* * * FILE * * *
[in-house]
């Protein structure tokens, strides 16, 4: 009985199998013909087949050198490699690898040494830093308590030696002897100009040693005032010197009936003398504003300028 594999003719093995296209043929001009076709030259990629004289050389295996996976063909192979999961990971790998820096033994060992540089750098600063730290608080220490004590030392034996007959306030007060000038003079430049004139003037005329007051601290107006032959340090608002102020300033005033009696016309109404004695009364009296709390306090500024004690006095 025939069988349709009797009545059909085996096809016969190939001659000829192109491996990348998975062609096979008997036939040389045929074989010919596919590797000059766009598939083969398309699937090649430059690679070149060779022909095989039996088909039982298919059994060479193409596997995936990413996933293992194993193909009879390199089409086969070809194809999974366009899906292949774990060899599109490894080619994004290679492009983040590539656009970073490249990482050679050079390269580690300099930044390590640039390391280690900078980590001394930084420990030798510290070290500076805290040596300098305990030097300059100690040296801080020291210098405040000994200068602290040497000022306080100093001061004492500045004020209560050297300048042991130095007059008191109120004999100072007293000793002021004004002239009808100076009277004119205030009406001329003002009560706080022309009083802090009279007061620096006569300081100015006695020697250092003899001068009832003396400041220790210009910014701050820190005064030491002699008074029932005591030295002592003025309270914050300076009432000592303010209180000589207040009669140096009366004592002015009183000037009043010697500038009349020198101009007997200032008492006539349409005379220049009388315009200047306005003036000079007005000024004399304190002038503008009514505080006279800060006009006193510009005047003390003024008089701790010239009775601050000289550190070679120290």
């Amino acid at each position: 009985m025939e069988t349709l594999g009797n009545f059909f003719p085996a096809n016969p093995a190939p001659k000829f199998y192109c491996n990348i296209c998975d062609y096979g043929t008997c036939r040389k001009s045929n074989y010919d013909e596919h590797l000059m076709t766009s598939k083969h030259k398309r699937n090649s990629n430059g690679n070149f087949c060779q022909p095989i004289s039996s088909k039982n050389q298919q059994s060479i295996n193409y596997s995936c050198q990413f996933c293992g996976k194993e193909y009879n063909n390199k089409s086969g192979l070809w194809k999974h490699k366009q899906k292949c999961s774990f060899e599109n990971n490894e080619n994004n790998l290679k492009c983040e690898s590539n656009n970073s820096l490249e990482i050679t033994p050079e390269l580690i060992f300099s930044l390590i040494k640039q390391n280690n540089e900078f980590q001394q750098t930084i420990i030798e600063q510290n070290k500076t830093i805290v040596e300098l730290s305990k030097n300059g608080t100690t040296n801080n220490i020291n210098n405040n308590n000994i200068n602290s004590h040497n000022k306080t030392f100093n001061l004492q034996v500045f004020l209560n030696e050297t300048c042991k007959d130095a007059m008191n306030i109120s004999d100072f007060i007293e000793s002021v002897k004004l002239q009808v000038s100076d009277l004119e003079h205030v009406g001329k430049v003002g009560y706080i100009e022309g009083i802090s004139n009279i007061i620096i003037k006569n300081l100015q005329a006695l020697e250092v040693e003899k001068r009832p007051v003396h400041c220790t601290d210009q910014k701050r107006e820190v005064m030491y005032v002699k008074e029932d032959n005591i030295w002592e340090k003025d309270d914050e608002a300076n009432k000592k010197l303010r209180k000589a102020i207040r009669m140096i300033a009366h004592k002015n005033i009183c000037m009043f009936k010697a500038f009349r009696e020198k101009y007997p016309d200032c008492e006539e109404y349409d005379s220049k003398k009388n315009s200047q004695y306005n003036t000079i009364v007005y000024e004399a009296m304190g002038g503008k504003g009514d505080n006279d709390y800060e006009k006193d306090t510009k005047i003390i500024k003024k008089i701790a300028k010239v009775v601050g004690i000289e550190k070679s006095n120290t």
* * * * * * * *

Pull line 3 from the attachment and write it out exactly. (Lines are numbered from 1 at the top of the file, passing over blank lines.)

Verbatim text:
């Amino acid at each position: 009985m025939e069988t349709l594999g009797n009545f059909f003719p085996a096809n016969p093995a190939p001659k000829f199998y192109c491996n990348i296209c998975d062609y096979g043929t008997c036939r040389k001009s045929n074989y010919d013909e596919h590797l000059m076709t766009s598939k083969h030259k398309r699937n090649s990629n430059g690679n070149f087949c060779q022909p095989i004289s039996s088909k039982n050389q298919q059994s060479i295996n193409y596997s995936c050198q990413f996933c293992g996976k194993e193909y009879n063909n390199k089409s086969g192979l070809w194809k999974h490699k366009q899906k292949c999961s774990f060899e599109n990971n490894e080619n994004n790998l290679k492009c983040e690898s590539n656009n970073s820096l490249e990482i050679t033994p050079e390269l580690i060992f300099s930044l390590i040494k640039q390391n280690n540089e900078f980590q001394q750098t930084i420990i030798e600063q510290n070290k500076t830093i805290v040596e300098l730290s305990k030097n300059g608080t100690t040296n801080n220490i020291n210098n405040n308590n000994i200068n602290s004590h040497n000022k306080t030392f100093n001061l004492q034996v500045f004020l209560n030696e050297t300048c042991k007959d130095a007059m008191n306030i109120s004999d100072f007060i007293e000793s002021v002897k004004l002239q009808v000038s100076d009277l004119e003079h205030v009406g001329k430049v003002g009560y706080i100009e022309g009083i802090s004139n009279i007061i620096i003037k006569n300081l100015q005329a006695l020697e250092v040693e003899k001068r009832p007051v003396h400041c220790t601290d210009q910014k701050r107006e820190v005064m030491y005032v002699k008074e029932d032959n005591i030295w002592e340090k003025d309270d914050e608002a300076n009432k000592k010197l303010r209180k000589a102020i207040r009669m140096i300033a009366h004592k002015n005033i009183c000037m009043f009936k010697a500038f009349r009696e020198k101009y007997p016309d200032c008492e006539e109404y349409d005379s220049k003398k009388n315009s200047q004695y306005n003036t000079i009364v007005y000024e004399a009296m304190g002038g503008k504003g009514d505080n006279d709390y800060e006009k006193d306090t510009k005047i003390i500024k003024k008089i701790a300028k010239v009775v601050g004690i000289e550190k070679s006095n120290t």